[Baypiggies] Discussion for newbies/beginner night talks
Shannon -jj Behrens
jjinux at gmail.com
Sat Feb 10 00:55:16 CET 2007
On 2/9/07, Alex Martelli <aleax at google.com> wrote:
> On 2/9/07, Chad Netzer <chad.netzer at gmail.com> wrote:
> > Some Python beginner tips and idioms:
> > 1) Do not use lists, dicts, or any mutable object as default
> > arguments; use None instead.
> > 2) If you need to do a lot of string appends, use lists and join().
> > 3) Understand and use iterators in loops.
> > 4) Use dictionaries, sets, and other mappings for searches and
> > queries.
> > 5) Understand and use the decorate/sort/undecorate (DSU) idiom.
> ...which is best expressed today with the key=... argument to sort &c.
> > 6) Catch exceptions that you can handle, don't suppress ones you
> > can't.
> > 7) Ask forgiveness, not permission. Ie. perform conversions and
> > other operations using "try". Avoid queries to determine if an
> > operation will succeed.
> > 8) Use assert() to document your code.
> > 9) Don't overuse tuples as "read only" lists. Use them to make
> > dictionary keys, or pass around short lived groups of objects.
> > 10) Use open() to open files, not file(). (trivial, perhaps)
> 11) never, ever alter the list (or other mutable container) on which
> you're looping with a 'for' statement -- when feasible, build a new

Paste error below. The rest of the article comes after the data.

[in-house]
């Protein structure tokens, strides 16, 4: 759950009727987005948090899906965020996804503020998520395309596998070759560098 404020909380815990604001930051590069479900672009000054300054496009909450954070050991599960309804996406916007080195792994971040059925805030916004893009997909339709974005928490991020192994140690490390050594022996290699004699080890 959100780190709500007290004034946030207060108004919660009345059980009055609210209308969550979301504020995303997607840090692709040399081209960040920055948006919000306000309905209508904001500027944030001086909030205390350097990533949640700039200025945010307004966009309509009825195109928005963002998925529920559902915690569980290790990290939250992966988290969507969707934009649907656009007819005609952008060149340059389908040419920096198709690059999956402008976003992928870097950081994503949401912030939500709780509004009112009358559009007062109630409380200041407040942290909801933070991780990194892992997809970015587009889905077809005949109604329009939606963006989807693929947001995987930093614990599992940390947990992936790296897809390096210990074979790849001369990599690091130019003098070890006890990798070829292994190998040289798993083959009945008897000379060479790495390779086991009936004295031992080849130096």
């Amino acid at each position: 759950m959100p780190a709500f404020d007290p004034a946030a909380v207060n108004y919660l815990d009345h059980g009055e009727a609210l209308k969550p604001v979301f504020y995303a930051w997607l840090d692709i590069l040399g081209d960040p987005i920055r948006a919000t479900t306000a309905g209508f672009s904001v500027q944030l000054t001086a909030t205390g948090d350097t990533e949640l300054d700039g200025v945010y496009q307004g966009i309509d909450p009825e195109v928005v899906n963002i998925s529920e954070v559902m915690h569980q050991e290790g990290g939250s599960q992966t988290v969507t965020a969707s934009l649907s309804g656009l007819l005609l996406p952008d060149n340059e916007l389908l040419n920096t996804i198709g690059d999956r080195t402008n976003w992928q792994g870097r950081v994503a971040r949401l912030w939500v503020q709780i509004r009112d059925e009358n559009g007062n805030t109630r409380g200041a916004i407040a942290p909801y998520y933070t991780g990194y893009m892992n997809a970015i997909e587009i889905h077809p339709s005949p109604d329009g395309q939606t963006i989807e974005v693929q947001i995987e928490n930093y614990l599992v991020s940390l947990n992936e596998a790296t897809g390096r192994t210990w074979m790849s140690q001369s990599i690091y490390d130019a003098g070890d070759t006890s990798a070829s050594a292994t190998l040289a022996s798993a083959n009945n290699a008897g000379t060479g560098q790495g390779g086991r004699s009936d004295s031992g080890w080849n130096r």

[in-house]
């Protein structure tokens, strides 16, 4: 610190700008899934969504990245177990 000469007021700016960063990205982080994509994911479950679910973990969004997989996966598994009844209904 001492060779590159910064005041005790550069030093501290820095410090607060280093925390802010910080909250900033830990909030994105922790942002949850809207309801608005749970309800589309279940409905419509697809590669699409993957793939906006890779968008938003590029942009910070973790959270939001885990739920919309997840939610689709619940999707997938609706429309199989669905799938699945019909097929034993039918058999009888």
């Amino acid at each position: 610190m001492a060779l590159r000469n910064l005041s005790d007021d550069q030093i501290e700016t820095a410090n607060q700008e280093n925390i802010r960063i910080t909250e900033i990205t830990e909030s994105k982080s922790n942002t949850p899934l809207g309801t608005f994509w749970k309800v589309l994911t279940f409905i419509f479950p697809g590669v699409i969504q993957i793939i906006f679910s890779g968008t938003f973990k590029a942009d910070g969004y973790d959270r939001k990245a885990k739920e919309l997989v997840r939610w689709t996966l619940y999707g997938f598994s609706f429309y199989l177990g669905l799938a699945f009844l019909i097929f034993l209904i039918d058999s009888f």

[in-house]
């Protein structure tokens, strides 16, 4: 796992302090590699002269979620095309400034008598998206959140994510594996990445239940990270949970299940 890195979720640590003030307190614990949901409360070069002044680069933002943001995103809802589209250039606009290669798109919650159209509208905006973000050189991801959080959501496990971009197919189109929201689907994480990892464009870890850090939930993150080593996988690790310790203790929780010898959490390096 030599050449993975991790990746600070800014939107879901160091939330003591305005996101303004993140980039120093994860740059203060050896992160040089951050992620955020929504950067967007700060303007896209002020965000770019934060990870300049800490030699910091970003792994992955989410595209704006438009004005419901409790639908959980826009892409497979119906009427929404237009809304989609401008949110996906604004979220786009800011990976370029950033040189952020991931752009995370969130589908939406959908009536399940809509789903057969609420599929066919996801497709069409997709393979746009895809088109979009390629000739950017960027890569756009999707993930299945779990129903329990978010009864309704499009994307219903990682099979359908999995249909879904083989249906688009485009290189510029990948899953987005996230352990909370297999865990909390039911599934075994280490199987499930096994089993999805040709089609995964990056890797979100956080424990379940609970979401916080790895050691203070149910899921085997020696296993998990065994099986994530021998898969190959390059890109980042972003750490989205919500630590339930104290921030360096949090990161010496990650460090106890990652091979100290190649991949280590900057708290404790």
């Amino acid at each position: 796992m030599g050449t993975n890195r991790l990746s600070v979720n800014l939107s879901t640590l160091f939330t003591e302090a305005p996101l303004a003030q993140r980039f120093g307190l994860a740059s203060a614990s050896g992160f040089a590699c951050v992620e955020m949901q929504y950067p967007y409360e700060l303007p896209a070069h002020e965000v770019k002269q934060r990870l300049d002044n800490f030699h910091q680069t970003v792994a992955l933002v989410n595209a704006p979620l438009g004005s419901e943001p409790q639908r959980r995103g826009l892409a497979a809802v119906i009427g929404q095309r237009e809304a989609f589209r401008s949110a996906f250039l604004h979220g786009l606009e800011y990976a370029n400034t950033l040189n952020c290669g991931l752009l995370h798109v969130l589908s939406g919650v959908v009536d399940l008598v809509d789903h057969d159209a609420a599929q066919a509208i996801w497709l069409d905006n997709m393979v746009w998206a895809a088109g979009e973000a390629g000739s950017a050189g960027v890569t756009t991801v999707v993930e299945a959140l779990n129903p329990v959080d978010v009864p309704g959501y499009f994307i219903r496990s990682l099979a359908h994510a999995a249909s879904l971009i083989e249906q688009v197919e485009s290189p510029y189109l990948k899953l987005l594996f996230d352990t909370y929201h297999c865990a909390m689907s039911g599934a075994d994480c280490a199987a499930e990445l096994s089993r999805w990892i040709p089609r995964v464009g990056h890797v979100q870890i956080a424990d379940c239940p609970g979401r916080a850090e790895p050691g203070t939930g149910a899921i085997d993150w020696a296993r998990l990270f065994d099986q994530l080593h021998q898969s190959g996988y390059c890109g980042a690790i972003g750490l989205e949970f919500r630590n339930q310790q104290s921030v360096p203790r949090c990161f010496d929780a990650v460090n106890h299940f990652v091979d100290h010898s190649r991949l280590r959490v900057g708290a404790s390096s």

> container -- or, if you must, loop on a copy of the original container
> if you absolutely do need to alter the original
> 12) if you think you need to use 'eval', or, even worse, 'exec', think
> again -- most likely you do NOT need it (read up about getattr and
> setattr builtins); if you DO need it, it's almost unheard of that
> you'll need to do it with default locals and globals -- almost
> invariably, for the rare cases where eval (or exec... if ever...) is
> appropriate, you want one or two explicit dictionaries for locals and
> 13) eschew eschew repetition repetition -- say what you mean and say it ONCE
Agreed. The beauty of Python is looking at two chunks of code that
look the same but couldn't easily be refactored into a single block of
code in C (without macros). In Python, thanks to meta programming, if
text "looks" similar, you can usually factor out the similarity.
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